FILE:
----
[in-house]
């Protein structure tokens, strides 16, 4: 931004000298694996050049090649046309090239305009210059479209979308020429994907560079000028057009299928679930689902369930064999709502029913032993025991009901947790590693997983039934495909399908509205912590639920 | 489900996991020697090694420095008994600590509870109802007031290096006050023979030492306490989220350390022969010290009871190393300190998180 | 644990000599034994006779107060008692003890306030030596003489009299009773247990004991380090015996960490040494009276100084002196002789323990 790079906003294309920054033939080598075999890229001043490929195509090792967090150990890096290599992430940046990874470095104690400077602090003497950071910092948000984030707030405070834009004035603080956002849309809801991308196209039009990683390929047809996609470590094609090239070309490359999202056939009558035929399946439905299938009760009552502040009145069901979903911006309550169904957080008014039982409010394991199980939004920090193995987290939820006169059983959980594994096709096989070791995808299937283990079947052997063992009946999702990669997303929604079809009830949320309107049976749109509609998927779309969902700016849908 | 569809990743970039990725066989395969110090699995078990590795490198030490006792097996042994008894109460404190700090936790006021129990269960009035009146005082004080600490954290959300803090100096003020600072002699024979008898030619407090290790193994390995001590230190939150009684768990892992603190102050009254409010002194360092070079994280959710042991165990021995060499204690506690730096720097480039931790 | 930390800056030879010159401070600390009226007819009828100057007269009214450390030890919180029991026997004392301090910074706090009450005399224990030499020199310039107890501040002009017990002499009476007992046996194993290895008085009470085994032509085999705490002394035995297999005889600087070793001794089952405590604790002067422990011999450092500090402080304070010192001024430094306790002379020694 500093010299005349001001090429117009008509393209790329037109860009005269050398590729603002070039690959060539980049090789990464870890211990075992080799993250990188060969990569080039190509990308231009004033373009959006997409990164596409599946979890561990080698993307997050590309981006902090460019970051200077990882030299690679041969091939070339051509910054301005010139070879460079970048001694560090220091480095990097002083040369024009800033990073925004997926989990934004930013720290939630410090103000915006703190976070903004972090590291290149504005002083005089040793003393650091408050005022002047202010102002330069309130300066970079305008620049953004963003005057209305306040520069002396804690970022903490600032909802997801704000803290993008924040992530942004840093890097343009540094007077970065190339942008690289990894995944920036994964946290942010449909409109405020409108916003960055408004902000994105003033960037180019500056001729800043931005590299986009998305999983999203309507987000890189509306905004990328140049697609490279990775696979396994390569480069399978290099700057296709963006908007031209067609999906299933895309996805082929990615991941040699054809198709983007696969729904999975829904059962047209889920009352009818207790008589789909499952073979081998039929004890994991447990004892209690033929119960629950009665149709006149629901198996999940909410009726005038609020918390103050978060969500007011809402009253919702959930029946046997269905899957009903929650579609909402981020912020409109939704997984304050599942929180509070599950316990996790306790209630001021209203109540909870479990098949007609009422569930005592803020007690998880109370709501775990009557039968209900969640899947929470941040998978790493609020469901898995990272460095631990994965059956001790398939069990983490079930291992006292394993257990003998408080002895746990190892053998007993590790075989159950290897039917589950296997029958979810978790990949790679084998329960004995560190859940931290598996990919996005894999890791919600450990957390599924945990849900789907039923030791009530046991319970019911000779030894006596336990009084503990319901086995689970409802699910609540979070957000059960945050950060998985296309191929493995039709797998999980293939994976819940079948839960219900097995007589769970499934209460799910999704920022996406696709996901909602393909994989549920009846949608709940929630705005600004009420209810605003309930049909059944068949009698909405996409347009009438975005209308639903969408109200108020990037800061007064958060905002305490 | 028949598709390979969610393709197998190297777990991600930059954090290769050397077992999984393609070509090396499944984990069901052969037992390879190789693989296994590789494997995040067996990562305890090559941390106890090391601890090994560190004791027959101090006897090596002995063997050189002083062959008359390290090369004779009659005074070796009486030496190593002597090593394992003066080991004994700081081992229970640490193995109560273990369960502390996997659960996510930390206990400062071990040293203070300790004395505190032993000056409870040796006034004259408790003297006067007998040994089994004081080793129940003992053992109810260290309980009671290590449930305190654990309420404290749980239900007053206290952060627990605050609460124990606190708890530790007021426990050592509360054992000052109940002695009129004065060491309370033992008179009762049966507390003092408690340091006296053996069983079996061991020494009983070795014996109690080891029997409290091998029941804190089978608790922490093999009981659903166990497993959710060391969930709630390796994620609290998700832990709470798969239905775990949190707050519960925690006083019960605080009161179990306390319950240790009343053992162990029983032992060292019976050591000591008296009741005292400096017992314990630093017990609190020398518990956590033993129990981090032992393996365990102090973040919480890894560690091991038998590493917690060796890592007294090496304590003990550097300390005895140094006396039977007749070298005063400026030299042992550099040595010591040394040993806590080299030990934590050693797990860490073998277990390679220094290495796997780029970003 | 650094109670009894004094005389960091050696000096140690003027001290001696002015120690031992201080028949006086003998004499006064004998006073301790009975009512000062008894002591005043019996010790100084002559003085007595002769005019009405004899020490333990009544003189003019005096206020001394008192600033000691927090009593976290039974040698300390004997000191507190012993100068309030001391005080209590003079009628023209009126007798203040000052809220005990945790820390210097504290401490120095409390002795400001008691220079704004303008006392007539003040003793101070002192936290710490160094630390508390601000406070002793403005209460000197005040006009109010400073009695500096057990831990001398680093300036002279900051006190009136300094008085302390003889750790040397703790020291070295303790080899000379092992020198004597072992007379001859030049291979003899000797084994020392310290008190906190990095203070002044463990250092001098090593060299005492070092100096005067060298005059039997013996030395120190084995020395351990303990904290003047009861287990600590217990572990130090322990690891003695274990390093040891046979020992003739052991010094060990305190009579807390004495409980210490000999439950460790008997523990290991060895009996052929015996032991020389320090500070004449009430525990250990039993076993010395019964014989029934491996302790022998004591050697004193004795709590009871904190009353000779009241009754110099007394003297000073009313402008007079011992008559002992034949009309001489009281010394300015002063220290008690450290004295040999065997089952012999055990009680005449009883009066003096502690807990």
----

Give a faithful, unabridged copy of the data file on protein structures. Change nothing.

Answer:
[in-house]
């Protein structure tokens, strides 16, 4: 931004000298694996050049090649046309090239305009210059479209979308020429994907560079000028057009299928679930689902369930064999709502029913032993025991009901947790590693997983039934495909399908509205912590639920 | 489900996991020697090694420095008994600590509870109802007031290096006050023979030492306490989220350390022969010290009871190393300190998180 | 644990000599034994006779107060008692003890306030030596003489009299009773247990004991380090015996960490040494009276100084002196002789323990 790079906003294309920054033939080598075999890229001043490929195509090792967090150990890096290599992430940046990874470095104690400077602090003497950071910092948000984030707030405070834009004035603080956002849309809801991308196209039009990683390929047809996609470590094609090239070309490359999202056939009558035929399946439905299938009760009552502040009145069901979903911006309550169904957080008014039982409010394991199980939004920090193995987290939820006169059983959980594994096709096989070791995808299937283990079947052997063992009946999702990669997303929604079809009830949320309107049976749109509609998927779309969902700016849908 | 569809990743970039990725066989395969110090699995078990590795490198030490006792097996042994008894109460404190700090936790006021129990269960009035009146005082004080600490954290959300803090100096003020600072002699024979008898030619407090290790193994390995001590230190939150009684768990892992603190102050009254409010002194360092070079994280959710042991165990021995060499204690506690730096720097480039931790 | 930390800056030879010159401070600390009226007819009828100057007269009214450390030890919180029991026997004392301090910074706090009450005399224990030499020199310039107890501040002009017990002499009476007992046996194993290895008085009470085994032509085999705490002394035995297999005889600087070793001794089952405590604790002067422990011999450092500090402080304070010192001024430094306790002379020694 500093010299005349001001090429117009008509393209790329037109860009005269050398590729603002070039690959060539980049090789990464870890211990075992080799993250990188060969990569080039190509990308231009004033373009959006997409990164596409599946979890561990080698993307997050590309981006902090460019970051200077990882030299690679041969091939070339051509910054301005010139070879460079970048001694560090220091480095990097002083040369024009800033990073925004997926989990934004930013720290939630410090103000915006703190976070903004972090590291290149504005002083005089040793003393650091408050005022002047202010102002330069309130300066970079305008620049953004963003005057209305306040520069002396804690970022903490600032909802997801704000803290993008924040992530942004840093890097343009540094007077970065190339942008690289990894995944920036994964946290942010449909409109405020409108916003960055408004902000994105003033960037180019500056001729800043931005590299986009998305999983999203309507987000890189509306905004990328140049697609490279990775696979396994390569480069399978290099700057296709963006908007031209067609999906299933895309996805082929990615991941040699054809198709983007696969729904999975829904059962047209889920009352009818207790008589789909499952073979081998039929004890994991447990004892209690033929119960629950009665149709006149629901198996999940909410009726005038609020918390103050978060969500007011809402009253919702959930029946046997269905899957009903929650579609909402981020912020409109939704997984304050599942929180509070599950316990996790306790209630001021209203109540909870479990098949007609009422569930005592803020007690998880109370709501775990009557039968209900969640899947929470941040998978790493609020469901898995990272460095631990994965059956001790398939069990983490079930291992006292394993257990003998408080002895746990190892053998007993590790075989159950290897039917589950296997029958979810978790990949790679084998329960004995560190859940931290598996990919996005894999890791919600450990957390599924945990849900789907039923030791009530046991319970019911000779030894006596336990009084503990319901086995689970409802699910609540979070957000059960945050950060998985296309191929493995039709797998999980293939994976819940079948839960219900097995007589769970499934209460799910999704920022996406696709996901909602393909994989549920009846949608709940929630705005600004009420209810605003309930049909059944068949009698909405996409347009009438975005209308639903969408109200108020990037800061007064958060905002305490 | 028949598709390979969610393709197998190297777990991600930059954090290769050397077992999984393609070509090396499944984990069901052969037992390879190789693989296994590789494997995040067996990562305890090559941390106890090391601890090994560190004791027959101090006897090596002995063997050189002083062959008359390290090369004779009659005074070796009486030496190593002597090593394992003066080991004994700081081992229970640490193995109560273990369960502390996997659960996510930390206990400062071990040293203070300790004395505190032993000056409870040796006034004259408790003297006067007998040994089994004081080793129940003992053992109810260290309980009671290590449930305190654990309420404290749980239900007053206290952060627990605050609460124990606190708890530790007021426990050592509360054992000052109940002695009129004065060491309370033992008179009762049966507390003092408690340091006296053996069983079996061991020494009983070795014996109690080891029997409290091998029941804190089978608790922490093999009981659903166990497993959710060391969930709630390796994620609290998700832990709470798969239905775990949190707050519960925690006083019960605080009161179990306390319950240790009343053992162990029983032992060292019976050591000591008296009741005292400096017992314990630093017990609190020398518990956590033993129990981090032992393996365990102090973040919480890894560690091991038998590493917690060796890592007294090496304590003990550097300390005895140094006396039977007749070298005063400026030299042992550099040595010591040394040993806590080299030990934590050693797990860490073998277990390679220094290495796997780029970003 | 650094109670009894004094005389960091050696000096140690003027001290001696002015120690031992201080028949006086003998004499006064004998006073301790009975009512000062008894002591005043019996010790100084002559003085007595002769005019009405004899020490333990009544003189003019005096206020001394008192600033000691927090009593976290039974040698300390004997000191507190012993100068309030001391005080209590003079009628023209009126007798203040000052809220005990945790820390210097504290401490120095409390002795400001008691220079704004303008006392007539003040003793101070002192936290710490160094630390508390601000406070002793403005209460000197005040006009109010400073009695500096057990831990001398680093300036002279900051006190009136300094008085302390003889750790040397703790020291070295303790080899000379092992020198004597072992007379001859030049291979003899000797084994020392310290008190906190990095203070002044463990250092001098090593060299005492070092100096005067060298005059039997013996030395120190084995020395351990303990904290003047009861287990600590217990572990130090322990690891003695274990390093040891046979020992003739052991010094060990305190009579807390004495409980210490000999439950460790008997523990290991060895009996052929015996032991020389320090500070004449009430525990250990039993076993010395019964014989029934491996302790022998004591050697004193004795709590009871904190009353000779009241009754110099007394003297000073009313402008007079011992008559002992034949009309001489009281010394300015002063220290008690450290004295040999065997089952012999055990009680005449009883009066003096502690807990």